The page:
Has COVID-19 been confined to the history books? – The Paisano


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The wait is over. President Joe Biden finally declared the pandemic is over, but it’s
it really is ?

If you want to oversimplify the problem, then deaths and cases are a lot lower that
at the height of the pandemic. But for Biden to say unequivocally that the pandemic is over is not
the case. Biden is the president, not a COVID-19 expert. We should look at what the experts
say, but even between experts, there is debate. If we are to listen to Dr. Anthony Fauci, then
the answer is not quite. It warns people of the possibility of another strain of COVID-19
This wintermore dangerous than the Omicron variant and more resistant to vaccines.
But what does the end of the pandemic mean? There is no fixed measure
for that, and it depends on each person’s interpretation. For Michael Osterholm, director of
from the Center for Infectious Disease Research and Policy at the University of Minnesota, there is
two ways to measure whether a pandemic is over. The first method is based on the physical effect on
humans, and the second is the psychological effect. If we were to base the question on the
physics, then Osterholm’s measurement is not the most promising. While the cases and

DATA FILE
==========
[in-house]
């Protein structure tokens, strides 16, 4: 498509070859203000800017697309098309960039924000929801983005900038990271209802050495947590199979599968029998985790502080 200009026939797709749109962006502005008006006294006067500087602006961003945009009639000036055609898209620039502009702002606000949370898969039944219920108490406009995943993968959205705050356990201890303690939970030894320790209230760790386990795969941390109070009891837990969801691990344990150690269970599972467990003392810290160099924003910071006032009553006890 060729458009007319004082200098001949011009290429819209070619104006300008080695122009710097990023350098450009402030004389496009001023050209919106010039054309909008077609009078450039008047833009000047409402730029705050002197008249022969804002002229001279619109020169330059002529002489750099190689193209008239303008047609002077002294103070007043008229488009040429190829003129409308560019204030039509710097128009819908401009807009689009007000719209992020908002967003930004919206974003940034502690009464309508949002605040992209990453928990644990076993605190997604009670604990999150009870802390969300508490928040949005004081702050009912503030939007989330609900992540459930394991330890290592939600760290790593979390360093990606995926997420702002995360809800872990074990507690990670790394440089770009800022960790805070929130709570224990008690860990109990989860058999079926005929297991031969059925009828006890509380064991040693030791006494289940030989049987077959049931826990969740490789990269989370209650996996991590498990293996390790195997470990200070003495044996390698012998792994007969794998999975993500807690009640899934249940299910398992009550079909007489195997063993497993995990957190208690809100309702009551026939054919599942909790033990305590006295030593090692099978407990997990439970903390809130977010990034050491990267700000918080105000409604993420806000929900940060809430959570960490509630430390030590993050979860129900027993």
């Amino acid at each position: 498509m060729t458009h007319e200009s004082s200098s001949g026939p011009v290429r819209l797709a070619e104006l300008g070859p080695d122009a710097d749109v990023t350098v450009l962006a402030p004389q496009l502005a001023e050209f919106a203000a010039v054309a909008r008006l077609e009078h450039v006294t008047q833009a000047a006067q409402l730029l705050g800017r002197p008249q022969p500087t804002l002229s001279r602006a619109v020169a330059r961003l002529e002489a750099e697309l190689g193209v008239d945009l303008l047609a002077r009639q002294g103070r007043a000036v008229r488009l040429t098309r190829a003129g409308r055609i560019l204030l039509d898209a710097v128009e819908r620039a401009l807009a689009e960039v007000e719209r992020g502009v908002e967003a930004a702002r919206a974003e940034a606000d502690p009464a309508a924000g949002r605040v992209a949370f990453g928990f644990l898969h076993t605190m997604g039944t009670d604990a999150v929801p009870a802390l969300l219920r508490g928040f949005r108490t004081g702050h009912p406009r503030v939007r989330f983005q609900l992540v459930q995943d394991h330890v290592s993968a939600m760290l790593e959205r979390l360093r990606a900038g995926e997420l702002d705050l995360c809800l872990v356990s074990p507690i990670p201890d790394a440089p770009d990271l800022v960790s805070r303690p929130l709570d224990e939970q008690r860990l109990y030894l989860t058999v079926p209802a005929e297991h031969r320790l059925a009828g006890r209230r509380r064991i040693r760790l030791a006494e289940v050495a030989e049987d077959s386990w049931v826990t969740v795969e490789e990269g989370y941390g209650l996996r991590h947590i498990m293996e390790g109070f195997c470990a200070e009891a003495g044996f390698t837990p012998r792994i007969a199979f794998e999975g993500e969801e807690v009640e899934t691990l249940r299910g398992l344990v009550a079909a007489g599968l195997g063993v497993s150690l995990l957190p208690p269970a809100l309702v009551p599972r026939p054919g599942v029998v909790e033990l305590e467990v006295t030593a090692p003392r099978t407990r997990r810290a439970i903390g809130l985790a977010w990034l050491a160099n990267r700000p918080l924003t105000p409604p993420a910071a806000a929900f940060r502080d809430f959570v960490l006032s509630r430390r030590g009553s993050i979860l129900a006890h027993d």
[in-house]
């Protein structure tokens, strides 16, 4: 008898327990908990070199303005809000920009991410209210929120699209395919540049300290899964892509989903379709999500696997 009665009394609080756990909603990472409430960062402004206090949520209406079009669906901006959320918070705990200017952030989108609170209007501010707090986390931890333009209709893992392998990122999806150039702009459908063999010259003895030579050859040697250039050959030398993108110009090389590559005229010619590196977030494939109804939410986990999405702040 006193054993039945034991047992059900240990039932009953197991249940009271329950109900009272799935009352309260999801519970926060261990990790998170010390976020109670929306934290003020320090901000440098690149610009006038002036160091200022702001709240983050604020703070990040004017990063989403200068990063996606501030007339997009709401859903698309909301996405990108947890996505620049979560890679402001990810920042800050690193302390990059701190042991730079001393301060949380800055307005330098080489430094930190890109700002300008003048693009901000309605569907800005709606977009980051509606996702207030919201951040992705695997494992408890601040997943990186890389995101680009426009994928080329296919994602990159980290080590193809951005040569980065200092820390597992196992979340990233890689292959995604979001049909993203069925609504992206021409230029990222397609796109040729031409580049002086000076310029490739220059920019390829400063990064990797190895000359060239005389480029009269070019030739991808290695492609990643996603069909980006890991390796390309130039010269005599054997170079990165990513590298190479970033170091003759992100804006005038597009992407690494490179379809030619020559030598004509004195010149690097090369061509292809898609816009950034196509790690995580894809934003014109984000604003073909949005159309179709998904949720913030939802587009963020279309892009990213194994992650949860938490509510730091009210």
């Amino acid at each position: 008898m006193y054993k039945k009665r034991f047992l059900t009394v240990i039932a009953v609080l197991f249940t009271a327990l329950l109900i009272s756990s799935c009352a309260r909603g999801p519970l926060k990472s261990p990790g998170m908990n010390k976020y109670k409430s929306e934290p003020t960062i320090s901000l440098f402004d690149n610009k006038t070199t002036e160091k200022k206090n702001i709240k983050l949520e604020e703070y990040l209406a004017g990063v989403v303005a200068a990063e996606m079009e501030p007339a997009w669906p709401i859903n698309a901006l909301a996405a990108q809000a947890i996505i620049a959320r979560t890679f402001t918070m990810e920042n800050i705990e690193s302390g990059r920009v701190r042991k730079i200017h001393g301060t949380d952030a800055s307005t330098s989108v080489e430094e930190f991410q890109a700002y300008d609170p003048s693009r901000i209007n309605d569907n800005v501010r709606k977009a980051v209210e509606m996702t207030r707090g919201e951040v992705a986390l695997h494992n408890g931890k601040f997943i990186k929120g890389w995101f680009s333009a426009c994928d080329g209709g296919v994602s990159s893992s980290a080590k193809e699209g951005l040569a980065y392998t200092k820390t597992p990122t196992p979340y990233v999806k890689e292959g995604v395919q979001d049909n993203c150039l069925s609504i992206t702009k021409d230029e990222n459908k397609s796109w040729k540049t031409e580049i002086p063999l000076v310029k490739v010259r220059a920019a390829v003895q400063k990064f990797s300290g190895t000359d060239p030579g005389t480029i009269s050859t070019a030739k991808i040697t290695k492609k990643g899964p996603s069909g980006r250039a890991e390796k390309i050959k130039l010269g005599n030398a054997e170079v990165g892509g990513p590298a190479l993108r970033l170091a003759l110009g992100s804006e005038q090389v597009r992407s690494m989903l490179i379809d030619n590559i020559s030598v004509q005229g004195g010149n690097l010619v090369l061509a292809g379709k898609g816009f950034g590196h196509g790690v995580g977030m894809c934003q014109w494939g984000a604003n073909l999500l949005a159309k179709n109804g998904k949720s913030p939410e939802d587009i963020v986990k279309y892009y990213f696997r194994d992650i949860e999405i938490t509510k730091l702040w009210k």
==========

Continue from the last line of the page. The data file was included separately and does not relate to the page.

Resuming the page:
deaths are at an all-time low, COVID-19 is still one of the leading causes of death. dealing attitudes
COVID-19 like the seasonal flu is not the right approach since, in the week ending October 1,
there was five dead of the flu virus. Deaths from COVID-19 in the same
the week? Over 700.

However, looking at the psychological aspect, Osterholm says Biden could
to be right, according to joint survey by Ipsos and Axios. The poll shows that 44% of Americans
want to move towards the reopening of the country, which differs from the beginning of the year when the
country was more divided. Support for mask mandates is also down, with current support
being 8% (compared to 21% in February). Additionally, most Americans (78%) think the country

is in a better place now with COVID-19 compared to last year. This shows that most
Americans are emerging from the pandemic, regardless of the risks posed.
As such, the answer is more complicated than yes or no. But one thing is certain
— there should be no complacency and some caution is warranted. With
another wave in Europe, this could signal bad news for the United States. The pandemic will
not really over until it’s over worldwide. Vaccines are available in developed countries, but
in the countries of the South, the situation is different and shows the real problem of vaccination inequality.
Countries like South Africa have had to rely on pharmaceutical companies, like Moderna,
based in Europe and the United States for their vaccines.
The situation gets worse when we see that a hub in South Africa and when they
reverse-engineered the Moderna vaccine, they are at risk, because Moderna refused at
share the technology and filed various lawsuits “to protect the innovative mRNA technology
platform we launched, invested billions of dollars in creating, and patented over the
the decade before the COVID-19 pandemic. Why does saving lives come after making money or
to patents?

It is in the interest of the West to help create the infrastructure necessary for a
the end of the pandemic does not depend on an economically unequal world, but depends on
everyone having equal access to vaccines and treatments.

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